In order to implement the above-described technique on a network-wide basis over a VPLS or HVPLS-based network, source MAC filters must be configured at the VPLS interfaces of the service-aware nodes. FIG. 12 depicts the HVPLS-based network architecture of FIG. 3, including the location and type of source MAC filters 1244 that can be installed to collect path information as described above. In the example of FIG. 1, MTU1 has a PE-MTU filter that faces PE1. PE2 has an MTU-PE filter that faces MTU1, a PE-PE filter that faces PE2, and a PE-PE filter that faces PE3. MTU2A, MTU2B, and MTU3 are configured similar to MTU1 while PE2 and PE3 are configured similar to PE1. In operation, the path between any two CEs can be determined by sending trace-request frames into the VPLS-based network from the nearest MTU. For example, the path of interest between CE1A and CE3 can be determined by sending trace-request frames from MTU1 into the VPLS-based network. Because the destination MAC address of the trace-request frames is set to the desired customer MAC address, the trace-request frames will traverse the VPLS-based network over the same path as customer packets until the trace-request frames encounter a matching source MAC filter. Once a matching source MAC filter is encountered, the trace-reply process is triggered.

FIG. 13 is a process flow diagram of a method for obtaining path information related to a VPLS-based network. At step 1302, L2 trace-request frames are generated. At step 1304, the L2 trace-request frames are forwarded in a VPLS-based network. At step 1306, the source MAC addresses of the L2 trace-request frames are compared to filter MAC addresses. At step 1306, trace-reply frames are generated in response to the comparison.

FIG. 14 is a functional block diagram that depicts trace path logic 1460 and 1462 that exists within the originator service-aware node 1440 and one of the other service-aware nodes 1442 in a VPLS-based network. The trace path logic at the service-aware nodes is configured to support the functionality described above with reference to FIGS. 4-13. Specifically, the trace path logic 1460 at the originator service-aware node supports the generation of the trace-request frames as described above. The trace path logic 1462 at the other service-aware node supports the collection of path information and the generation of the trace-reply frames as described above. The source MAC filter 1444 performs source MAC filtering of the incoming L2 frames as described above. Typically, the trace path logic is embodied in software, although it can be embodied in hardware, firmware, or any combination of software, hardware, and firmware.

The trace path functionality can be initiated at any service-aware node using remote network management techniques. For example, the trace-path functionality can be initiated using a command line interface (CLI) or SNMP.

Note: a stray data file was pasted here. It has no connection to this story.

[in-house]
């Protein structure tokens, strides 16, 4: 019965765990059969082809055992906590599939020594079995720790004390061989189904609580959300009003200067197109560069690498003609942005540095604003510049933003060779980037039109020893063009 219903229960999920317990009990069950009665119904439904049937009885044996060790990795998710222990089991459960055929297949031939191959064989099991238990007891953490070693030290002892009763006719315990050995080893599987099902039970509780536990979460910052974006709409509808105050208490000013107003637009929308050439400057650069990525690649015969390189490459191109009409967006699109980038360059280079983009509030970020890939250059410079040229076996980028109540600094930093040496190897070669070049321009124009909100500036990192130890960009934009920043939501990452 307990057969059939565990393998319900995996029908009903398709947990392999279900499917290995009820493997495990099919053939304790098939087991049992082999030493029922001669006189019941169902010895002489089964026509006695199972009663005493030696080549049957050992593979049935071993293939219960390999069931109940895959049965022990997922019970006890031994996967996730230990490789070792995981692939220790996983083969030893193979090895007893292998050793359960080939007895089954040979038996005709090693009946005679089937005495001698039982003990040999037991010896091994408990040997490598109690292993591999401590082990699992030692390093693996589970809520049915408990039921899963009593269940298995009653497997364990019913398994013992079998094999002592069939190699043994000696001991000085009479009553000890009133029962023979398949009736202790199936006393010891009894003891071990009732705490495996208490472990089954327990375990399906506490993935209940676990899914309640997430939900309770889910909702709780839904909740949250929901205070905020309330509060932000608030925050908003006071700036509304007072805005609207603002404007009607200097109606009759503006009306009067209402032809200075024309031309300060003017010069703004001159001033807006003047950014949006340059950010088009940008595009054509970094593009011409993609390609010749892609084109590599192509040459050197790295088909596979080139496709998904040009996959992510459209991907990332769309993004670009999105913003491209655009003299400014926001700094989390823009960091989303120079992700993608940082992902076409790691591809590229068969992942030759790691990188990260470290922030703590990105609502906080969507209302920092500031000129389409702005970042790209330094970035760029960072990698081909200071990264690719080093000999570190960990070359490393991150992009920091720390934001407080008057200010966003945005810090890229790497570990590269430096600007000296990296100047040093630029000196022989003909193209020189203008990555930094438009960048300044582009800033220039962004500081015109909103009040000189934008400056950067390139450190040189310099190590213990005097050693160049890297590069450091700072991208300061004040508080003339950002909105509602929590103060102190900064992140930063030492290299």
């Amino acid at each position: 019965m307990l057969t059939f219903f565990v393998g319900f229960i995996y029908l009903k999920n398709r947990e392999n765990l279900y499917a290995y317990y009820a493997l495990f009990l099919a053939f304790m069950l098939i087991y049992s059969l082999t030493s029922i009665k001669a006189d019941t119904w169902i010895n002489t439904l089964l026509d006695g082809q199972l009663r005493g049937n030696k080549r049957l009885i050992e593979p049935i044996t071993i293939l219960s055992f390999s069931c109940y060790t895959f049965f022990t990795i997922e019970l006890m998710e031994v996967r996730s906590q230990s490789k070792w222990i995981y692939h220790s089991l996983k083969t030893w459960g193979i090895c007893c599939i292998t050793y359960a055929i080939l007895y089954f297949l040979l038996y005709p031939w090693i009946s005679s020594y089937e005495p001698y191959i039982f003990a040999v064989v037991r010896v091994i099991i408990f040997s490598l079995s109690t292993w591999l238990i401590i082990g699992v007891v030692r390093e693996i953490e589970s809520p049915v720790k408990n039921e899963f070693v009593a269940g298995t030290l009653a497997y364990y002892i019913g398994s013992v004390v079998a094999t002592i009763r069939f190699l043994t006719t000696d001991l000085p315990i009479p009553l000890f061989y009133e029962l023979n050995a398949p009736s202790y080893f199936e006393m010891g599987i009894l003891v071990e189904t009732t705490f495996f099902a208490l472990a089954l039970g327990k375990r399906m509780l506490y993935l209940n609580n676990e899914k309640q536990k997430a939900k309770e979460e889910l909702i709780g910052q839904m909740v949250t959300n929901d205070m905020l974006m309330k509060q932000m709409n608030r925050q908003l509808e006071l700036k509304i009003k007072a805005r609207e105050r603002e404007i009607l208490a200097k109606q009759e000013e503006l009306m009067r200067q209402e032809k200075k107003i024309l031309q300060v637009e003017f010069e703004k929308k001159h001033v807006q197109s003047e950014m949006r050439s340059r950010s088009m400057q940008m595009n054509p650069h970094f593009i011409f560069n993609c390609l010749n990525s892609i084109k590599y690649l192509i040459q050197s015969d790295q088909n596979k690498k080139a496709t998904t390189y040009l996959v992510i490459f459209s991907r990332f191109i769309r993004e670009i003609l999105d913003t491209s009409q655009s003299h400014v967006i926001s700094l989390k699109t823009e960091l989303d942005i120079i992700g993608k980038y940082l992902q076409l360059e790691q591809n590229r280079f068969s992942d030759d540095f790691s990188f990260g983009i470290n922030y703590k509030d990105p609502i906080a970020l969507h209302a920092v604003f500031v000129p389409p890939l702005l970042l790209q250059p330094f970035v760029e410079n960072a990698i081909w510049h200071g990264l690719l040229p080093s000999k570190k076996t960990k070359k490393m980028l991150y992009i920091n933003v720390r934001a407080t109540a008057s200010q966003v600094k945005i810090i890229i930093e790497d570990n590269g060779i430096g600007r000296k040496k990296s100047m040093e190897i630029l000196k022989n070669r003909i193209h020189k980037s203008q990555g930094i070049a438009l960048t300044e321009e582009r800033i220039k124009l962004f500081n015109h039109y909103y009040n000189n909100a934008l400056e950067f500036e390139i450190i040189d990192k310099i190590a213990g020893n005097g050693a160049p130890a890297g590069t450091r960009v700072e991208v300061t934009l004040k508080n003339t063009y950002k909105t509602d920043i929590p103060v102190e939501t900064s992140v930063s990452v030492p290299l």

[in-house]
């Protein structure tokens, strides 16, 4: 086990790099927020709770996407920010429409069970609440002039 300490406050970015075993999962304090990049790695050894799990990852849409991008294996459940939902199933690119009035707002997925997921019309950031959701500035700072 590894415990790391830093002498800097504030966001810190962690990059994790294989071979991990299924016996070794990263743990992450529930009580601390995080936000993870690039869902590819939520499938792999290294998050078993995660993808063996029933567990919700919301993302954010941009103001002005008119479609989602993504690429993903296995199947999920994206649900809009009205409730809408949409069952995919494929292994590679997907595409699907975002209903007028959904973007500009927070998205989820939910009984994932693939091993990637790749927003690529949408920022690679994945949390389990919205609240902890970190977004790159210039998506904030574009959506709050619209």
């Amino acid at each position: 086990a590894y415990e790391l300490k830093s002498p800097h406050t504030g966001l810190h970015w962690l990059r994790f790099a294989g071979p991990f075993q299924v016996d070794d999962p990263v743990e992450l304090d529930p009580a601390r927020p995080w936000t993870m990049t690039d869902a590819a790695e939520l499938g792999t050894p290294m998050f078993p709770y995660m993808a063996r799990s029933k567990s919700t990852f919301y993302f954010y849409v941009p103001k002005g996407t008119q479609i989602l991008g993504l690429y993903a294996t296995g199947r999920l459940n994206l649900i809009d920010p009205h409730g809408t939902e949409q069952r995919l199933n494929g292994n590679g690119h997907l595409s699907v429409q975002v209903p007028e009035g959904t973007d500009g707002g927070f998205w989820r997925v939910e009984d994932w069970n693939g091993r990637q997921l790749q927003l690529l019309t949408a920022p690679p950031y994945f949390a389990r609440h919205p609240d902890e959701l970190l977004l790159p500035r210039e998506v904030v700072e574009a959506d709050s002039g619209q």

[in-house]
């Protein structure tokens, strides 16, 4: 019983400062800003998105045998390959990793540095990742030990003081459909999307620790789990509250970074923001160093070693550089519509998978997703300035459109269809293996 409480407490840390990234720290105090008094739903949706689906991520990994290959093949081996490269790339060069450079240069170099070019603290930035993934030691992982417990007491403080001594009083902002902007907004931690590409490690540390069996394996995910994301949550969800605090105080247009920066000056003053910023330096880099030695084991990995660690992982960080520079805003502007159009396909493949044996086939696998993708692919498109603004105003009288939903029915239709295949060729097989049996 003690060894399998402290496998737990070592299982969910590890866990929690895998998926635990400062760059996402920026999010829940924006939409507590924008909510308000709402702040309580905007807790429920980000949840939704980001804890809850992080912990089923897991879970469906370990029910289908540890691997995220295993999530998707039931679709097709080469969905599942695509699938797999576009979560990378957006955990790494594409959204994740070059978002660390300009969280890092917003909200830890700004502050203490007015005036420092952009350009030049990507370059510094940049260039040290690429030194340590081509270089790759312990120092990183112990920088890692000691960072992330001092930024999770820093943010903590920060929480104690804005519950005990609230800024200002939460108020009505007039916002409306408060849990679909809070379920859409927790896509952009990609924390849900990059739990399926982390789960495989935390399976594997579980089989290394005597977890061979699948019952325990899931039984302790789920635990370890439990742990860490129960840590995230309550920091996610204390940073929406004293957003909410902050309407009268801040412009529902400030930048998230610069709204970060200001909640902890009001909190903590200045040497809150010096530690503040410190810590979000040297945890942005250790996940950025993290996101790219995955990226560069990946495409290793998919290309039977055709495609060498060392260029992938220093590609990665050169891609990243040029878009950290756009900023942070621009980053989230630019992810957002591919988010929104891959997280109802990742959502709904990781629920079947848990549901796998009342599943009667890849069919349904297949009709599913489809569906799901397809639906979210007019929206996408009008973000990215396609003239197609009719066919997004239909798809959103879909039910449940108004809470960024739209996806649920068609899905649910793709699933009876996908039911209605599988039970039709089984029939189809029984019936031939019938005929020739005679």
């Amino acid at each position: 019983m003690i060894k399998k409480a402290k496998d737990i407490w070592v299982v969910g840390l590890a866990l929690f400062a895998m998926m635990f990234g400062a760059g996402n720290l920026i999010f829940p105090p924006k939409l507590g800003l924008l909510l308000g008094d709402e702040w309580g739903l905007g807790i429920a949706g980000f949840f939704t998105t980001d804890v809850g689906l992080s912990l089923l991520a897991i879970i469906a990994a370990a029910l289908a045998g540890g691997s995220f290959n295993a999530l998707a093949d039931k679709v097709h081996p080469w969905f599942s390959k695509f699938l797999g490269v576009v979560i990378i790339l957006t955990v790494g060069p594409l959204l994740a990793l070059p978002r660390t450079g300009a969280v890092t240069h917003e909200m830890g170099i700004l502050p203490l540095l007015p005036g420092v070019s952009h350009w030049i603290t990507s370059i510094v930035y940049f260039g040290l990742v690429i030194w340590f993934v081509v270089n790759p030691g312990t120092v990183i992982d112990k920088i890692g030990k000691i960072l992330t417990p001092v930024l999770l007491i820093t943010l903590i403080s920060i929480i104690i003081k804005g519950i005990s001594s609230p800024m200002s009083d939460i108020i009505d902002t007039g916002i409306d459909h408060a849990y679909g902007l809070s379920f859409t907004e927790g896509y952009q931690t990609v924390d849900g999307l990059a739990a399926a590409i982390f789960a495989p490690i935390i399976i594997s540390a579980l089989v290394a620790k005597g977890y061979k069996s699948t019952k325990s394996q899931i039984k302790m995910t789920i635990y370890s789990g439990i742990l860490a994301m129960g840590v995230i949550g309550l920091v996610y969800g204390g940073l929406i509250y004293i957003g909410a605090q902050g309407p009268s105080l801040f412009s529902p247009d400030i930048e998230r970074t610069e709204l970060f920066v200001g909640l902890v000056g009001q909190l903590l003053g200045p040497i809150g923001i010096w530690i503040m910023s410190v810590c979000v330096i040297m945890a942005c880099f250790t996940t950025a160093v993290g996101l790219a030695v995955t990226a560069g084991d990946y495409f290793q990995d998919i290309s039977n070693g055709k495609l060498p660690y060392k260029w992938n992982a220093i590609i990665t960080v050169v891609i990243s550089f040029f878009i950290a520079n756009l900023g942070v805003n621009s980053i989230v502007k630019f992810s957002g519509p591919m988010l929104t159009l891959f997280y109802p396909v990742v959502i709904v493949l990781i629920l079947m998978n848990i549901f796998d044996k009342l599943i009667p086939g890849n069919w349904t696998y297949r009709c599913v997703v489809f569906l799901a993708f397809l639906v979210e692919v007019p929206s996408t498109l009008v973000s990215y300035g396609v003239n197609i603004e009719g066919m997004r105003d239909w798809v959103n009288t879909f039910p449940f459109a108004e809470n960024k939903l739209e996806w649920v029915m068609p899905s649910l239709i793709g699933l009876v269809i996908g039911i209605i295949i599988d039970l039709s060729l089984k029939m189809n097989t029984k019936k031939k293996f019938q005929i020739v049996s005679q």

While the source MAC address of an L2 frame is typically used to identify the source of the frame for source MAC learning, as described above, the source MAC is set to an artificial value that is used to identify the frame as a trace-request frame. Setting the source MAC address of trace-request frames to an artificial value provides an efficient mechanism by which to identify trace-request frames.

Throughout the description, a VPLS-based network includes an HVPLS-based network architecture.

If the source MAC filters are not configured with pre-established filter MAC addresses that are known by the other service-aware nodes in the VPLS-based network, the filter MAC addresses of the source MAC filters must be discovered before the trace-request frames are sent into the network. Discovering the filter MAC addresses of the source MAC filters can be accomplished using different techniques. Once technique involves sending probe frames in the VPLS-based network to collect filter MAC address information. The filter MAC information can be collected and transported in designated type, length, value (TLV) fields of OAM frames. The particular technique for collecting the filter MAC address information is not critical to the invention.

The technique for obtaining path information described above can be implemented in a network environment other than VPLS. For example, the path collection technique can be implemented in other tunnel-capable networks that utilize, for example, GRE, L2TP, or IPSEC.

As used herein, network “Layers” are defined by the Open System Interconnection (OSI) model as published by the International Standardization Organization (ISO).

Although specific embodiments of the invention have been described and illustrated, the invention is not to be limited to the specific forms or arrangements of parts as described and illustrated herein. The invention is limited only by the claims.

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Classifications
U.S. Classification370/389, 370/236
International ClassificationH04L12/56
Cooperative ClassificationH04L12/462, H04L12/4675, H04L43/10, H04L49/555
European ClassificationH04L12/46B7, H04L12/46V3